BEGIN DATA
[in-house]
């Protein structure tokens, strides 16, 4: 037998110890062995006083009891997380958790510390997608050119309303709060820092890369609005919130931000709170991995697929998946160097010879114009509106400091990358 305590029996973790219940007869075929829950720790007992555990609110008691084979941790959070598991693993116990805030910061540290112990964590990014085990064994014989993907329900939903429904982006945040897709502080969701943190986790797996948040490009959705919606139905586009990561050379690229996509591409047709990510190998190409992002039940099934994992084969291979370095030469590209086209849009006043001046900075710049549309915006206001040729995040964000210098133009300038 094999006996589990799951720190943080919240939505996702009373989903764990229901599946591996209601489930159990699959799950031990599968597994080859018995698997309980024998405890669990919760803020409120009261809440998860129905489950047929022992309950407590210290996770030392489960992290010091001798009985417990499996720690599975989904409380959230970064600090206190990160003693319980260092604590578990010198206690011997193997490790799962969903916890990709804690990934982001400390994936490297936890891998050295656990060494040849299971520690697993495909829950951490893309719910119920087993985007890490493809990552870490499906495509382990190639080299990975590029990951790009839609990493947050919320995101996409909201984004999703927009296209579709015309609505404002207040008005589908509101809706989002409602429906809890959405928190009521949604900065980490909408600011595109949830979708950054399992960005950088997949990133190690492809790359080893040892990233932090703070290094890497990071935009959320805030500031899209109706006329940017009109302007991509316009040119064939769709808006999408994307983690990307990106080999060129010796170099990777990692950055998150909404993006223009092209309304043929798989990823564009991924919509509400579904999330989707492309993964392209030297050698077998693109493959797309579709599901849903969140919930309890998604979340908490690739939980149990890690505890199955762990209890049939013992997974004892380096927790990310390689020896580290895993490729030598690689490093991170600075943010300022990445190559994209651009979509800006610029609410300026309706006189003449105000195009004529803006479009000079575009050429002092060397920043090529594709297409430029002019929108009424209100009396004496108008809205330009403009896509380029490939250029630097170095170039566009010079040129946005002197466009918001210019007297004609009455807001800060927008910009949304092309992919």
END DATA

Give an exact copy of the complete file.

[in-house]
């Protein structure tokens, strides 16, 4: 037998110890062995006083009891997380958790510390997608050119309303709060820092890369609005919130931000709170991995697929998946160097010879114009509106400091990358 305590029996973790219940007869075929829950720790007992555990609110008691084979941790959070598991693993116990805030910061540290112990964590990014085990064994014989993907329900939903429904982006945040897709502080969701943190986790797996948040490009959705919606139905586009990561050379690229996509591409047709990510190998190409992002039940099934994992084969291979370095030469590209086209849009006043001046900075710049549309915006206001040729995040964000210098133009300038 094999006996589990799951720190943080919240939505996702009373989903764990229901599946591996209601489930159990699959799950031990599968597994080859018995698997309980024998405890669990919760803020409120009261809440998860129905489950047929022992309950407590210290996770030392489960992290010091001798009985417990499996720690599975989904409380959230970064600090206190990160003693319980260092604590578990010198206690011997193997490790799962969903916890990709804690990934982001400390994936490297936890891998050295656990060494040849299971520690697993495909829950951490893309719910119920087993985007890490493809990552870490499906495509382990190639080299990975590029990951790009839609990493947050919320995101996409909201984004999703927009296209579709015309609505404002207040008005589908509101809706989002409602429906809890959405928190009521949604900065980490909408600011595109949830979708950054399992960005950088997949990133190690492809790359080893040892990233932090703070290094890497990071935009959320805030500031899209109706006329940017009109302007991509316009040119064939769709808006999408994307983690990307990106080999060129010796170099990777990692950055998150909404993006223009092209309304043929798989990823564009991924919509509400579904999330989707492309993964392209030297050698077998693109493959797309579709599901849903969140919930309890998604979340908490690739939980149990890690505890199955762990209890049939013992997974004892380096927790990310390689020896580290895993490729030598690689490093991170600075943010300022990445190559994209651009979509800006610029609410300026309706006189003449105000195009004529803006479009000079575009050429002092060397920043090529594709297409430029002019929108009424209100009396004496108008809205330009403009896509380029490939250029630097170095170039566009010079040129946005002197466009918001210019007297004609009455807001800060927008910009949304092309992919």